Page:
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Discussion Starter #1 (Edited)
CBC Newsworld is quoting government sources saying that (before the pandemic) someone in Canada dies roughly every 6 days due to domestic violence and consequences of abuse. The anchor said during the lockdown, incidents of domestic violence are up 20% to 30%

I have a friend who works in child protection. She tells me that she sees high rates of child abuse and child sexual abuse with home-schooled children. I think it's a safe assumption that more children are being abused during the lockdown when trapped at home with abusive parents/adults. Some children are in danger at home, and are much safer at school.

On top of this we have new information out of the largest mass shooting in Canadian history in NS. The shooting rampage which took 22 lives began with a heated argument between a violent man and his girlfriend. He first beat her up, then she fled. He started looking for her in a fury, to kill her, and failing to do so went on a rampage killing everyone else in sight.

The mass shooting started as domestic violence.

As we continue the lockdown, I think we have to consider some of the very serious consequences (and new deaths) that will result from locking people into houses together. Many people do NOT get along. Today, more children are being sexually abused, women are being beaten, and people are developing suicidal thoughts.
 

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I know, it's horrible. I've been posting links tot his type of data for weeks.

We really need a plan, and we can't wait years, or even months for a vaccine that might never come.
This lockdown is hurting and killing people.
 

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Discussion Starter #3 (Edited)
I know, it's horrible. I've been posting links tot his type of data for weeks.

We really need a plan, and we can't wait years, or even months for a vaccine that might never come.
This lockdown is hurting and killing people.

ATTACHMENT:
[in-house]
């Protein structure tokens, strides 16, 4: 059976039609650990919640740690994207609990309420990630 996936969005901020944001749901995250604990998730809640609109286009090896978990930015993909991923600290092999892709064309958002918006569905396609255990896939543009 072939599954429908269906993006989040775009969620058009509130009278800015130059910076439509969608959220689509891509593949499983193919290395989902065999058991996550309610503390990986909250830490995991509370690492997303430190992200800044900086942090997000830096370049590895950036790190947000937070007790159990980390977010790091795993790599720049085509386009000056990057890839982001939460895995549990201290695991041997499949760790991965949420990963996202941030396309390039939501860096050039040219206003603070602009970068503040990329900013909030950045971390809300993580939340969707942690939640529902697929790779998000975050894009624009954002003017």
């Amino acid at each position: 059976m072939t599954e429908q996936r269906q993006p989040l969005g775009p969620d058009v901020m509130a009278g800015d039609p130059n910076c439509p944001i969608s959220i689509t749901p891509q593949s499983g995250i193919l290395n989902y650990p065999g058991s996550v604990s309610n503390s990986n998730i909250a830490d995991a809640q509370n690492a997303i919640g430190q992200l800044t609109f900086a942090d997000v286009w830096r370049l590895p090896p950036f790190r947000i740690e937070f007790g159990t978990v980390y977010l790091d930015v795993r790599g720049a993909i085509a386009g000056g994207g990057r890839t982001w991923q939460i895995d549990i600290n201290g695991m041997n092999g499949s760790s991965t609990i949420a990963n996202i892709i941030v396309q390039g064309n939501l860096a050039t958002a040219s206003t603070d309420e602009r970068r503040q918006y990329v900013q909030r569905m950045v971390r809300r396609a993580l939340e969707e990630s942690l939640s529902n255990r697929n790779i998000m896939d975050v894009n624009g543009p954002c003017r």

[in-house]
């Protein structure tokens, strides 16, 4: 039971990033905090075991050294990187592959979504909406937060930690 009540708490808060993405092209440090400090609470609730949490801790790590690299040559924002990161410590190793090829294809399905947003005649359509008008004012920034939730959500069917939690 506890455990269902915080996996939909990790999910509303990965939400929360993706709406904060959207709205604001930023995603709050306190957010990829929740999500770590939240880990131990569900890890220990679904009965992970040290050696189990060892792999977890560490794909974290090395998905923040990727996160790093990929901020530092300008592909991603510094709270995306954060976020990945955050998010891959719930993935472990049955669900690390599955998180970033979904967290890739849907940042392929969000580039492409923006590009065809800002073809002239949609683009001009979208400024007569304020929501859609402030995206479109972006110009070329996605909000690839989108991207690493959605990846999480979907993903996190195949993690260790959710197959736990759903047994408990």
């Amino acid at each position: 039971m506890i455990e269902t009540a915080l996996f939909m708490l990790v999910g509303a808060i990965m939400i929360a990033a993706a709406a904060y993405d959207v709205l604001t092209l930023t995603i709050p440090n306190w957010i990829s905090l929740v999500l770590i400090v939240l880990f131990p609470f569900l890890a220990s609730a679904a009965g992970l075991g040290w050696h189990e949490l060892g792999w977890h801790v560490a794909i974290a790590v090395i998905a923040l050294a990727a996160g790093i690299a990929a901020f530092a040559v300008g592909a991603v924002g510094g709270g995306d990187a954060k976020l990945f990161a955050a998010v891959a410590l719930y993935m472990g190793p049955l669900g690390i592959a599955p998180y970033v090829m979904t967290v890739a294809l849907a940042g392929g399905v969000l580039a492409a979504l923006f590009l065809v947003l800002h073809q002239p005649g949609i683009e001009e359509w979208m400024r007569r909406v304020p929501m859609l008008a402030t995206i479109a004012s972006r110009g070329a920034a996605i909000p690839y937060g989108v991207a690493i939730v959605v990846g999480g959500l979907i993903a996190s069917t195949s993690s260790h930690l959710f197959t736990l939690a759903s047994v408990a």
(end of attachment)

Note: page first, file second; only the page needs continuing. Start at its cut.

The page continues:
Yes MrMatt I remember that you were very vocal about this from the start. There certainly are people dying, or at least suffering severe emotional turmoil, during the lockdown. These problems of today, including children being abused, is going to translate to deaths and horrible quality of life MANY years down the road.

When planning the lockdown we can't just optimize for "deaths from COVID-19 in 2020". Rather, the correct metric is total quality of life for all Canadians over the next 20 to 30 years. If a woman or child is being horribly abused daily in the lockdown, their quality of life is plummeting by the day.

And I didn't even mention the alcohol abuse that's happening. Some people are developing or extending their alcoholism during this. I've had two friends text me about waking up "hung over"... these are professionals who I think are developing drinking problems.

In fact I'm getting the sense that many of my friends are currently just sitting at home drinking. If they can't shake that habit later, this will also reduce their lifespan.

Jobs, schools, and university are more than just economic needs. For many people they are also safe places to go. Perhaps more importantly, they give structure to peoples lives. Some people will just stay at home and drink alcohol all day.
 

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This is very worrisome. My spouse and I argue (not much differently than before) but with the kids at home, it's stresses them out. Our arguments are more out of frustration, and blow over very quickly, and even here I don't like it. We have it very good as both of us are still working, we have lots of space, and are primarily 'getting on each others nerves'.

It broke my heart to hear my child's classmate was texting in hiding. Her drunk father arrive on their property and wouldn't leave. She hid saying she was doing school work with my kid. We confirmed that her and her mother are safe, which she replied 'This time we are because grandpa is awake' We sent the number for the police and the children's helpline. We don't know where this child lives as she just started texting my child when school was cancelled. We have also offered that if her mom wants to speak with me she could (never spoke or seen the mother in my life)

I have my child check in on this other little kid, but feel so helpless. This isolation is causing a lot of stress for people. For those families that were already at a breaking point, this could be it.